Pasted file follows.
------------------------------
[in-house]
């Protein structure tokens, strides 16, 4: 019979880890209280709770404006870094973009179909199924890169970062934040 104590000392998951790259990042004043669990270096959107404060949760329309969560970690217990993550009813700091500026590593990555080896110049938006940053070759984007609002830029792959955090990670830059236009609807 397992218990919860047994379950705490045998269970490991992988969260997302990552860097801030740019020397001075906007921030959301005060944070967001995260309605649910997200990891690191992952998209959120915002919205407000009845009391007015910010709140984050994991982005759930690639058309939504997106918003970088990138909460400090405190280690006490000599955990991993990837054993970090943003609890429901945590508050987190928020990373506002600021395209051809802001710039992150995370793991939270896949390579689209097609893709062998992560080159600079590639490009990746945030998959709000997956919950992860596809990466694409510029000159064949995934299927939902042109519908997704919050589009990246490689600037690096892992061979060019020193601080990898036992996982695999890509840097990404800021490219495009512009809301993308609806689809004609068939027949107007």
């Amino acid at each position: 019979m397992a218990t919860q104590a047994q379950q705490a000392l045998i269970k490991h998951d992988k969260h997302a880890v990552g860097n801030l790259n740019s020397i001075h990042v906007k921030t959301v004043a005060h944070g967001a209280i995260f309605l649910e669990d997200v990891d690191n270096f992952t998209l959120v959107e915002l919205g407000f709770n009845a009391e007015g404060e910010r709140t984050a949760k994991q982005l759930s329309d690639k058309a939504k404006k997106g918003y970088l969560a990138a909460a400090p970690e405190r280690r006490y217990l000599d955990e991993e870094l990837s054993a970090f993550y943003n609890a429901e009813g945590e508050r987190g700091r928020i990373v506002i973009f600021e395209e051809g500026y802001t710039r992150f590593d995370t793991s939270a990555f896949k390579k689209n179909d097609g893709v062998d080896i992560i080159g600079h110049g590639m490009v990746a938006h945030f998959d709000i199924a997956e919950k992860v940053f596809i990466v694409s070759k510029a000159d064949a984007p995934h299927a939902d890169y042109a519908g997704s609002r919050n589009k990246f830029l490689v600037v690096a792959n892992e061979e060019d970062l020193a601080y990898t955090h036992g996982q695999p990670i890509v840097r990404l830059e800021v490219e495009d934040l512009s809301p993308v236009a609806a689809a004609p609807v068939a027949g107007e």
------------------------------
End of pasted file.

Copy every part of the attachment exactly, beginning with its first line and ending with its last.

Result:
[in-house]
């Protein structure tokens, strides 16, 4: 019979880890209280709770404006870094973009179909199924890169970062934040 104590000392998951790259990042004043669990270096959107404060949760329309969560970690217990993550009813700091500026590593990555080896110049938006940053070759984007609002830029792959955090990670830059236009609807 397992218990919860047994379950705490045998269970490991992988969260997302990552860097801030740019020397001075906007921030959301005060944070967001995260309605649910997200990891690191992952998209959120915002919205407000009845009391007015910010709140984050994991982005759930690639058309939504997106918003970088990138909460400090405190280690006490000599955990991993990837054993970090943003609890429901945590508050987190928020990373506002600021395209051809802001710039992150995370793991939270896949390579689209097609893709062998992560080159600079590639490009990746945030998959709000997956919950992860596809990466694409510029000159064949995934299927939902042109519908997704919050589009990246490689600037690096892992061979060019020193601080990898036992996982695999890509840097990404800021490219495009512009809301993308609806689809004609068939027949107007």
């Amino acid at each position: 019979m397992a218990t919860q104590a047994q379950q705490a000392l045998i269970k490991h998951d992988k969260h997302a880890v990552g860097n801030l790259n740019s020397i001075h990042v906007k921030t959301v004043a005060h944070g967001a209280i995260f309605l649910e669990d997200v990891d690191n270096f992952t998209l959120v959107e915002l919205g407000f709770n009845a009391e007015g404060e910010r709140t984050a949760k994991q982005l759930s329309d690639k058309a939504k404006k997106g918003y970088l969560a990138a909460a400090p970690e405190r280690r006490y217990l000599d955990e991993e870094l990837s054993a970090f993550y943003n609890a429901e009813g945590e508050r987190g700091r928020i990373v506002i973009f600021e395209e051809g500026y802001t710039r992150f590593d995370t793991s939270a990555f896949k390579k689209n179909d097609g893709v062998d080896i992560i080159g600079h110049g590639m490009v990746a938006h945030f998959d709000i199924a997956e919950k992860v940053f596809i990466v694409s070759k510029a000159d064949a984007p995934h299927a939902d890169y042109a519908g997704s609002r919050n589009k990246f830029l490689v600037v690096a792959n892992e061979e060019d970062l020193a601080y990898t955090h036992g996982q695999p990670i890509v840097r990404l830059e800021v490219e495009d934040l512009s809301p993308v236009a609806a689809a004609p609807v068939a027949g107007e």